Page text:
We shouldn’t be that way. We should be fighting for every part of the Constitution, not just one. No part is more important than another. The entire document carries meaning, weight and importance: The Constitution and the Bill of Rights were devised as a set of laws to recognize and protect some of the most basic of natural rights while creating a framework for just governance.
If we spend too much time and effort focusing on just one part of the Bill of Rights, we could lose our rights to free speech, self defense, privacy, due process of law and self government just by being too selective or self-centered in our needs.

Continue to fight for our rights…but fight for all of them.

From the 16 October 2017 Greater Niagara Newspapers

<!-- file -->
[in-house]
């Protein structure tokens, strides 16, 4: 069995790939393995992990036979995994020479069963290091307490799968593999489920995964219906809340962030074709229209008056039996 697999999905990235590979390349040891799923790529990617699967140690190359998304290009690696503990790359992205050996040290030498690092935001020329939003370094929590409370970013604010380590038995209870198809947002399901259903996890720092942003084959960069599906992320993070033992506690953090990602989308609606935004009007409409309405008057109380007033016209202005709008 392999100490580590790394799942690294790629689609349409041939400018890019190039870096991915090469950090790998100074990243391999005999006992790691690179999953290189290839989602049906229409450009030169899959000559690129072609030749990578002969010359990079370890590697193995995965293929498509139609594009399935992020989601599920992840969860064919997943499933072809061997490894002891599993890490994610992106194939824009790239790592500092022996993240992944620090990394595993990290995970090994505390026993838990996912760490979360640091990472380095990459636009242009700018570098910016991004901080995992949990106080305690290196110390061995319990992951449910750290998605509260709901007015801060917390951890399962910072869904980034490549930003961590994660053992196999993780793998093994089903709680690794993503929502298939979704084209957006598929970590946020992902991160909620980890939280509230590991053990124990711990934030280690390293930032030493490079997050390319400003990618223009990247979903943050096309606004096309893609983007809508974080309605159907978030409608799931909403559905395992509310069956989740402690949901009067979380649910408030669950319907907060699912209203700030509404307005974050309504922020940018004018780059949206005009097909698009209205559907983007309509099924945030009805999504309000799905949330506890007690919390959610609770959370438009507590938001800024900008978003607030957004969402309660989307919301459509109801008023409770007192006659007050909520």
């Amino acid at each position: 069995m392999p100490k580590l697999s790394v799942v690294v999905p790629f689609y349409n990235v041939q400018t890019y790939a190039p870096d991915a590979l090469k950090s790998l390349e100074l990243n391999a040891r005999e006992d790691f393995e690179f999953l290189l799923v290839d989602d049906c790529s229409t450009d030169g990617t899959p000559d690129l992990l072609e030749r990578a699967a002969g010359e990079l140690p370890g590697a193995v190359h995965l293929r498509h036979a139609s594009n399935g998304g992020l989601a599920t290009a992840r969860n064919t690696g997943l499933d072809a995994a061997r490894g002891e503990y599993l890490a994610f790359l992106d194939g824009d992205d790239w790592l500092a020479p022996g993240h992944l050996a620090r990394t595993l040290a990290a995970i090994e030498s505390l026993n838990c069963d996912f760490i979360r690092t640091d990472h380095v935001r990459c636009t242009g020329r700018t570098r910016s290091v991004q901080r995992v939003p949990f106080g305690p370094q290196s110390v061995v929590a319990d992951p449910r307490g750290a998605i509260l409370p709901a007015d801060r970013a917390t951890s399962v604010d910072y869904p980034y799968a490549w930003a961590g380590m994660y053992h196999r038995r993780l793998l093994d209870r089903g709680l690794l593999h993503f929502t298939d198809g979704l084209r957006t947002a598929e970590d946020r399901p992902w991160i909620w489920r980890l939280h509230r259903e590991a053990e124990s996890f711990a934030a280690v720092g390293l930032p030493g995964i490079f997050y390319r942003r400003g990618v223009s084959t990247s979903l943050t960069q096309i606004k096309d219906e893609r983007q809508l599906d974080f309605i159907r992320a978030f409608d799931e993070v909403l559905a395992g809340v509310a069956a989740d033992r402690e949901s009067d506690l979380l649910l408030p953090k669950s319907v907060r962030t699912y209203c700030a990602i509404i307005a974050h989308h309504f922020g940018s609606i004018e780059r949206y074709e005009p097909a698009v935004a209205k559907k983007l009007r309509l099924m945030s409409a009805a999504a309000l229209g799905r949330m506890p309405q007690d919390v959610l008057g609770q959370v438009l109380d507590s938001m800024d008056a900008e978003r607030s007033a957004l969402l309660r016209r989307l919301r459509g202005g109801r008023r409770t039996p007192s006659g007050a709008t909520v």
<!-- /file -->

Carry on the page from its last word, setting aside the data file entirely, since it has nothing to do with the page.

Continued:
Friday, October 6, 2017

Columbus Day activists ignore the plight of Native Americans

For the past few years, activists have taken to social media and occasionally the streets to protest our nation’s practice of celebrating Columbus Day as a government and bank holiday. As they see it, Columbus and his crew contributed to Europe’s exploitation of the North American continent’s natural resources while fostering the mass slaughter and degradation of the Native American people.

The activists have turned the table on the holiday and instead celebrate Indigenous People’s Day, honoring the culture and people whose heritage was here before the white man.

While a Native American holiday is truly a must-have – they are remarkable people with a fantastic culture -- the activists come across as blatantly disingenuous. Quite frankly, by living in the past and riding a popular politically-correct movement, they offer little consideration for the plight of modern Native American.